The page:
GHANA – Cargill has celebrated the establishment of its own Licensed Buying Company (LBC), Cargill Kokoo Sourcing Ltd, in Ghana.
The new LBC has been fully operational since November 2016, and allows Cargill to directly source cocoa from certified farmers in Ghana for the first time – putting the farmer at the heart of its business.
So far over 25,000 farmers are registered, of which 9,000 are actively pursuing selling beans through Cargill’s LBC network.
Cargill’s innovative high–tech purchasing model is built on the principles of sustainability and full traceability in Ghana.
Farmers deliver their cocoa to community warehouses where their beans are digitally weighed in front of them, assigned a fully traceable bar code and funds are then transferred straight to the farmer’s phone or e-wallet using E-money through partnerships with E-Zwich, MTN mobile Money and Tigo Mobil Money.
The revolutionary move to mobile money in Ghana adds assurance for the farmer to improve their ability to trade more effectively and eradicates all risks associated with cash payments.
Details of the beans are then recorded in a standardized management system before the beans are collected by larger trucks, which transfer them to central warehouses.
Through Cargill’s new bar code system, the company can now trace each individual bag of Ghanaian cocoa beans, sourced through the Cargill LBC, to the individual farm, creating a fully traceable supply chain down to farmer level for the first time in Ghana.
Speaking on the importance of working with partners to introduce the new payment system into rural areas in Ghana, Mr Lionel Soulard, Managing Director West-Africa Cargill Cocoa & Chocolate said “Never before has it been more critical for cocoa farmers in Ghana to be the master of their own destiny and improve their own livelihoods”.
He said with the introduction of an innovative digital payment system, or mobile money for short, this first-of-its kind initiative at scale in Ghana is creating a great opportunity for smallholder finance at the farm level.
“We strongly believe that this way of doing business is the future for cocoa farmers in Ghana. Mobile money is the first step towards improving incomes for farmers, as we build the infrastructure and capabilities for a more efficient and effective supply chain.
Our aim is to create an enabling environment for smallholder finance for the future, resulting in better entrepreneurial spirit already noticeable at the farmer level,” Mr Soulard said.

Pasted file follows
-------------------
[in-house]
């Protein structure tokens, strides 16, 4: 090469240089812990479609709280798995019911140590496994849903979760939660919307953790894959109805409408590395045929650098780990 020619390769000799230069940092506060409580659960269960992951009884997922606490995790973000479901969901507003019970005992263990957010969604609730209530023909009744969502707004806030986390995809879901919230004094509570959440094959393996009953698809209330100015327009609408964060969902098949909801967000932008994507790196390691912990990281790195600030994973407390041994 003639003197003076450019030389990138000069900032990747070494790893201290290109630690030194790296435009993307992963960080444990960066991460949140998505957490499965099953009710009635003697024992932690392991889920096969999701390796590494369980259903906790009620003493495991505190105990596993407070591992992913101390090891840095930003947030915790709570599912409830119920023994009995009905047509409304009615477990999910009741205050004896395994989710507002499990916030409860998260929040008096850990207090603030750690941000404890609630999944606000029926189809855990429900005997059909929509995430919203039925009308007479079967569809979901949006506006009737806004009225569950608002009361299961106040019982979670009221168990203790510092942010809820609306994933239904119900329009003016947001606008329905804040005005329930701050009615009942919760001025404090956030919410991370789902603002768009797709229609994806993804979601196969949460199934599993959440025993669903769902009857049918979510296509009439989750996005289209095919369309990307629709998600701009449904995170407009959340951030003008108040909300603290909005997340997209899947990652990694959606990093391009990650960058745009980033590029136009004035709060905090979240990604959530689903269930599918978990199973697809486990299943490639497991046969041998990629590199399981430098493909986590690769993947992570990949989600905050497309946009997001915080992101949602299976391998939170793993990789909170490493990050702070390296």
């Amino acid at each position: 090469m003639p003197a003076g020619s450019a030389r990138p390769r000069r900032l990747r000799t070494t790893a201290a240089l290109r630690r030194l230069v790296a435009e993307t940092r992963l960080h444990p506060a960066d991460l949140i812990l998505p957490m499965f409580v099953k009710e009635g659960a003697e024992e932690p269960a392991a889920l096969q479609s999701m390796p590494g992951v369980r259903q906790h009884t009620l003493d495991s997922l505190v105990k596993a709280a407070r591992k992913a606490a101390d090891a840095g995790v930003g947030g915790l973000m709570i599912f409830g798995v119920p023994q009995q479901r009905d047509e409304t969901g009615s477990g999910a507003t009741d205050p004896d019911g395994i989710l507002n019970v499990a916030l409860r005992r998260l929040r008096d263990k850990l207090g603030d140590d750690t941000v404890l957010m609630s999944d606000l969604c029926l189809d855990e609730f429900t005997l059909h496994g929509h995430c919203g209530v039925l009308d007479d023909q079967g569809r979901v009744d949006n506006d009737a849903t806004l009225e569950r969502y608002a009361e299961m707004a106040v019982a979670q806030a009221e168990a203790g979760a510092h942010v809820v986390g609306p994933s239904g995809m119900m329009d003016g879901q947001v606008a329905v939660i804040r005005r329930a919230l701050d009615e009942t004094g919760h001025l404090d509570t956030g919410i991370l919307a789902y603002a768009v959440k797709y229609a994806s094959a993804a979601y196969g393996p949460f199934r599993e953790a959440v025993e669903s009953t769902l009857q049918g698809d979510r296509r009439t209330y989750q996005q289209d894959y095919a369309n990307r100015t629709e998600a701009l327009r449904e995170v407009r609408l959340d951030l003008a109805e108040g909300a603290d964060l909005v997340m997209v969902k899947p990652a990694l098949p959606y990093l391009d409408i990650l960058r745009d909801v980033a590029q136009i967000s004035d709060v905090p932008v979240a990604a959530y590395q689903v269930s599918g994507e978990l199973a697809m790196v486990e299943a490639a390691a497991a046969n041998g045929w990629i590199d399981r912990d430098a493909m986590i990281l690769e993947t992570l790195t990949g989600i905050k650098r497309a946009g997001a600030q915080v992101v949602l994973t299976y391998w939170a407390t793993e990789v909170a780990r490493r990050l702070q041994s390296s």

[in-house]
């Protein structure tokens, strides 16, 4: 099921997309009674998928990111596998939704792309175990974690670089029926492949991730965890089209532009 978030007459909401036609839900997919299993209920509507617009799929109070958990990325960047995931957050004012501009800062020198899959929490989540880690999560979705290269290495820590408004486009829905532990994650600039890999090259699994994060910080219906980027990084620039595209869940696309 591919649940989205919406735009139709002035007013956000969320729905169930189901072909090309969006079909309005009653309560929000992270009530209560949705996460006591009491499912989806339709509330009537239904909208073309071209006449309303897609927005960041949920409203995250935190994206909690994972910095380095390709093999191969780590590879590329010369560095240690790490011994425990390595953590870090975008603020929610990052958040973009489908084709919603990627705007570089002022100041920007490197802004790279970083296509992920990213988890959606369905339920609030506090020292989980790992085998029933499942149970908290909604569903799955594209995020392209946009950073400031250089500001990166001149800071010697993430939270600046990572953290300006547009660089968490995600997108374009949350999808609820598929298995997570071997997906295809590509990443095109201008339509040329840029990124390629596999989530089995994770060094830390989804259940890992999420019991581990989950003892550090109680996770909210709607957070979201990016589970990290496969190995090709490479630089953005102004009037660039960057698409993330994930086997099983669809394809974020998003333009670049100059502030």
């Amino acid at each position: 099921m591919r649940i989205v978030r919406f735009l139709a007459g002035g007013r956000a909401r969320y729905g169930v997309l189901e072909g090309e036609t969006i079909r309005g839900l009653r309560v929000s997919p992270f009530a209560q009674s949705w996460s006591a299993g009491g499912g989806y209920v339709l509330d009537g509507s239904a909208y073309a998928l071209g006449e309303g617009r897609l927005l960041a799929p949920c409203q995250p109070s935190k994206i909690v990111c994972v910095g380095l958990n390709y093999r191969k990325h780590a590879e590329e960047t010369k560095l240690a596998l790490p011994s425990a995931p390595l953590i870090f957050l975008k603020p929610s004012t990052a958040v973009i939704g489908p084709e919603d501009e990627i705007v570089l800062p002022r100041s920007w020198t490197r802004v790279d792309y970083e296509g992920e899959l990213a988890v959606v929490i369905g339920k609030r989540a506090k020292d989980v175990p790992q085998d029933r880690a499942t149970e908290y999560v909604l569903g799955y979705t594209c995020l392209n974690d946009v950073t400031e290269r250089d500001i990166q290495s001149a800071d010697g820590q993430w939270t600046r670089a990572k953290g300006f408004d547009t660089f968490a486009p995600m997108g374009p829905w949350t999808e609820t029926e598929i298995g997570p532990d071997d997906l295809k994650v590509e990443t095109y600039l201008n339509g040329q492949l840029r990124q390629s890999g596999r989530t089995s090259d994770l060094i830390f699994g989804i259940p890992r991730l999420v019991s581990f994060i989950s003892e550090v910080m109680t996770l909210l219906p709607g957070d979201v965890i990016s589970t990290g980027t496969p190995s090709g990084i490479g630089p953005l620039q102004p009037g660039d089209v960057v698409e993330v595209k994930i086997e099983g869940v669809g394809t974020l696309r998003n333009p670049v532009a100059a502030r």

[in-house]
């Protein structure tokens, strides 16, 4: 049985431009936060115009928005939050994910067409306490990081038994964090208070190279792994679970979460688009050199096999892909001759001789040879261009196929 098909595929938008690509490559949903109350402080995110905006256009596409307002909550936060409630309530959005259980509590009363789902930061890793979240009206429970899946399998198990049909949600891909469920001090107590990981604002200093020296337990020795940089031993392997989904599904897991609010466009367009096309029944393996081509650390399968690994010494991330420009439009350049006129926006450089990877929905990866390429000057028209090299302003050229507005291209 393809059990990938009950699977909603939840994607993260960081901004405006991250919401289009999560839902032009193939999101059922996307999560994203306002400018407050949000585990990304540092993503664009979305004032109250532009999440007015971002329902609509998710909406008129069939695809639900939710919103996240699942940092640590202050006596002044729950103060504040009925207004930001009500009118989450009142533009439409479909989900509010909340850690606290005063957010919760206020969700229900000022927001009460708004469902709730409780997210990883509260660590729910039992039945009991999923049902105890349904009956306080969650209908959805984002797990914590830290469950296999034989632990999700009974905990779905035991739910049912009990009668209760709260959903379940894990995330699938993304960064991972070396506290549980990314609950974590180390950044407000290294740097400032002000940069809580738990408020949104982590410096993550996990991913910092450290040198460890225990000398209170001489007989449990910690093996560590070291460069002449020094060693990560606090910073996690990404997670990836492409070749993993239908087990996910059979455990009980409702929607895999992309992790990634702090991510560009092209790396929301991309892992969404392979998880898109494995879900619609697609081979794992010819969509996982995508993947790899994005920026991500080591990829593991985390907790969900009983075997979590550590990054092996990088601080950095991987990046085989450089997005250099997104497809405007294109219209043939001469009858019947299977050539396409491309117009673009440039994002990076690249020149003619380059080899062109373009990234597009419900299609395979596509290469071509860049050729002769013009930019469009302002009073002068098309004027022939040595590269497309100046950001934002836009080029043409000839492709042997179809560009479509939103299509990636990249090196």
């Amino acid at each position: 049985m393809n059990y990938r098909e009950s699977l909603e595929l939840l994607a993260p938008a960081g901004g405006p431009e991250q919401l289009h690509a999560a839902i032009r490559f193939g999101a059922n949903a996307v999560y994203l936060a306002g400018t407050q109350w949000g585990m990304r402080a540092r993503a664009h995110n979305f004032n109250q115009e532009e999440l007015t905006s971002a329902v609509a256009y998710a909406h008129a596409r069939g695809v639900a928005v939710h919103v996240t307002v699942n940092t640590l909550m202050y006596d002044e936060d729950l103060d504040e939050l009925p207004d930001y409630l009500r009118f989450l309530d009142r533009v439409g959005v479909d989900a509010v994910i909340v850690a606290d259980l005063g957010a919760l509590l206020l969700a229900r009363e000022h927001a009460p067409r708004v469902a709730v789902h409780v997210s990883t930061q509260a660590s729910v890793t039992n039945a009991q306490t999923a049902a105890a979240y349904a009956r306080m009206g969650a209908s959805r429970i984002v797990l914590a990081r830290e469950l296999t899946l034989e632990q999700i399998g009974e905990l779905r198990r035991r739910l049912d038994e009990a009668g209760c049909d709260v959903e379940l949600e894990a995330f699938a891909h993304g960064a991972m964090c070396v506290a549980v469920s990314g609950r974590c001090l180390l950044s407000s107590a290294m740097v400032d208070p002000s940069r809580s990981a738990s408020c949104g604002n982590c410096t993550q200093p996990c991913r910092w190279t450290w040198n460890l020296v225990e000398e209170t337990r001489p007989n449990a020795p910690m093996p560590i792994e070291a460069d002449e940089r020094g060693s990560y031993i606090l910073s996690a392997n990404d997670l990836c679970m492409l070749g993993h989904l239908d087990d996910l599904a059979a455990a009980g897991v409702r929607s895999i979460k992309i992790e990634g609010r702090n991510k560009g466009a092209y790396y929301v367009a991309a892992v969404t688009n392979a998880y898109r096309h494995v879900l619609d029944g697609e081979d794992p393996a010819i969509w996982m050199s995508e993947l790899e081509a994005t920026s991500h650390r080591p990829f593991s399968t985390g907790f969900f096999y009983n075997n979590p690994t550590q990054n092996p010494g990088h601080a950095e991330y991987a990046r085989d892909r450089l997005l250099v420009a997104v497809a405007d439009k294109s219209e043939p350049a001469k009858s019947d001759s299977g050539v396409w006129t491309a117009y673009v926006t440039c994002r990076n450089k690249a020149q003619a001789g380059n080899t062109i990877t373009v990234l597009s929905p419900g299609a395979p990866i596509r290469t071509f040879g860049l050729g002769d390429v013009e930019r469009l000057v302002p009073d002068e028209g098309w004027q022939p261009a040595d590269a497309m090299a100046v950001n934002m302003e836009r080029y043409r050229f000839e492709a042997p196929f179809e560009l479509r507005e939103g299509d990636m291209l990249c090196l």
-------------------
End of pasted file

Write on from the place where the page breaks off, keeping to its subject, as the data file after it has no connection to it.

He said having long standing relations with cocoa farmers and their communities is critical for the full implementation of our sustainability approach and we now intend to expand our existing sustainability activities to enable farming communities to benefit from training, community and farm development support.
He said Cargill planned to scale up existing activities to enable the current 9000 farmers dealing with the LBC to benefit from good agricultural practice training, community development, farm development and support in line with the COCOBOD strategy.
He said developing our sourcing capabilities in the world’s second largest cocoa producing country is an essential step to meet growing customer demand for sustainable, certified cocoa.
“We are excited to continue this sustainability journey in Ghana, in partnership with COCOBOD, to address key challenges for our industry such as deforestation.
Together, we are investing in the next generation of cocoa farmers and supporting the development of farmer aggregates,” said Soulard.
“We look forward to building on our long history in the country and to embracing innovative sustainability practices and the latest technologies along the way.
Above all else, we are committed to improving the livelihoods of Ghanaian cocoa farmers and their communities for generations to come,” he added.
Mr. Joseph Boahen Aidoo, CEO from COCOBOD, said: “We are pleased to have worked with Cargill on such an innovative project, and this shows our continued partnership with Cargill grows from strength to strength.
We see this model as the future of cocoa sourcing in our country.
COCOBOD will continue to work with all stakeholders in the sector to support the livelihoods of the farmers to bring about efficiency in production and at the same time environmental sustainability and transparency in the sector.”
The introduction of this model reflects Cargill’s commitment to transform the Ghanaian cocoa sector for the benefit of all stakeholders, and reaffirms the Cargill Cocoa Promise, Cargill’s commitment to improving the lives of cocoa farmers and their communities and, in doing so, securing a long-term supply of cocoa.
April 14, 2017: GNA